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Review: ‘I stand for what I stand on’ @ Tobacco Factory ★ ★ ★ ★★

It feels like another time when Greta Thunberg and the School Strike for Climate movement were dominating news headlines globally in February 2019.

By Lois Ryan, Arts Writer

It feels like another time when Greta Thunberg and the School Strike for Climate movement were dominating news headlines globally in February 2019. Strike A Light’s ‘I stand for what I stand on’ jerks the audience back to that time, reminding us that the time for those headlines is here and now, even more so than it was then. The time in question? The time to act.

The show gives an insight into the emotional whirlwind of anxiety, frustration, fear and compassion shared by those behind the Fridays For Future movement. Told by four inspiring young climate activists from Gloucester - Jay (17), Rebecca (16), Nora (15) and Amy (15).

A feeling of intimacy within a global crisis is perfectly constructed by a semi-circle stage, inviting the audience into the intimacy of the community’s shared burden.

Image courtesy of David Grange

This is accompanied by a backdrop switching between the photos and voice recordings of different activists from all around the world, demonstrating the scale, size and strength of this global community of children supporting each other.

The cast break from reality to tell a fairytale of greedy goblins threatening fairies in a not-so-faraway kingdom, toying with the nature of history in a way Foucault would have relished. Below the almost transparent surface metaphor for the climate crisis’ inseparability from economic and political motivations, the cast’s storytelling draw attention to our place in history now, with two potential futures before us. One where we survive, and one where we don’t.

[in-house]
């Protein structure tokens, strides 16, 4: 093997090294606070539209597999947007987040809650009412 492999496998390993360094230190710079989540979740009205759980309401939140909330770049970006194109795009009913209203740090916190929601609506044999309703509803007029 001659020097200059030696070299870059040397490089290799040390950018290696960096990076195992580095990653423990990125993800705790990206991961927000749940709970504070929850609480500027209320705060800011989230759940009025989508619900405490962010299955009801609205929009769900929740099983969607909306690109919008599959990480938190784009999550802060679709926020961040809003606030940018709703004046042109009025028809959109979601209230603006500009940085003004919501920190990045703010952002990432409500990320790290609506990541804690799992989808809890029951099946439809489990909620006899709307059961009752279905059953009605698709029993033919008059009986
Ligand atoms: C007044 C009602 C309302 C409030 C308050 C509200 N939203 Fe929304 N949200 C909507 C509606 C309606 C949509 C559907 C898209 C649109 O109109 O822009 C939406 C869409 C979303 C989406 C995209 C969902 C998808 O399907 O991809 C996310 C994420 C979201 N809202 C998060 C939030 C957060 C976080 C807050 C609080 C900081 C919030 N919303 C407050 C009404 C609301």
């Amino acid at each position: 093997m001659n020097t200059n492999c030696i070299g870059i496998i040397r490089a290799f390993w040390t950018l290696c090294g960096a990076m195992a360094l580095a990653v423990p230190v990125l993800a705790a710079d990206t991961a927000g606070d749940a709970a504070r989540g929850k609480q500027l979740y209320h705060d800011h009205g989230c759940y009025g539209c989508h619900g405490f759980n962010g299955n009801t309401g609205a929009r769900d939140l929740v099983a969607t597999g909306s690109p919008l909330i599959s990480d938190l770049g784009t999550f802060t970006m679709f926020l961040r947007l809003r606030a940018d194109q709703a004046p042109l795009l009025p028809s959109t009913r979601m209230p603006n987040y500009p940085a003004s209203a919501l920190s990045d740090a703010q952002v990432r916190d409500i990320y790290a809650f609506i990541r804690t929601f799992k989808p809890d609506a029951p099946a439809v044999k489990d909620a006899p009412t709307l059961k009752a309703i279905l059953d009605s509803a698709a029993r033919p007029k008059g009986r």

We are asked to see the past and the future on par with one another as stories, showing the future to be just as much a story as the past. Action versus inaction in the fairytale restores a feeling of agency among an audience overwhelmed by the crisis - the choice of which direction to go in is in our hands.

Cast members pictured Nora Buffrey and Amy Larkman | Image Courtesy of David Grange

Whether the show’s closing message of hope in coming together as a global community rings true or not, probably depends on whether you think the current system works. Especially given that the type of activism the cast support could soon land you up to ten years in prison for being a ‘nuisance’ under the PCSC bill currently making its way through the House of Lords.

The truth which did ring true, however, is that we are most definitely at a crossroads of some kind. Jay, Amy, Rebecca and Nora, four passionate and empathic adolescents, in showing us their vulnerabilities remind us of our own. If we feel as though we are coming out of the woods after the pandemic, there is still another, even larger crisis at hand, and the story of how that goes is ours to write.

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Featured Image: David Grange

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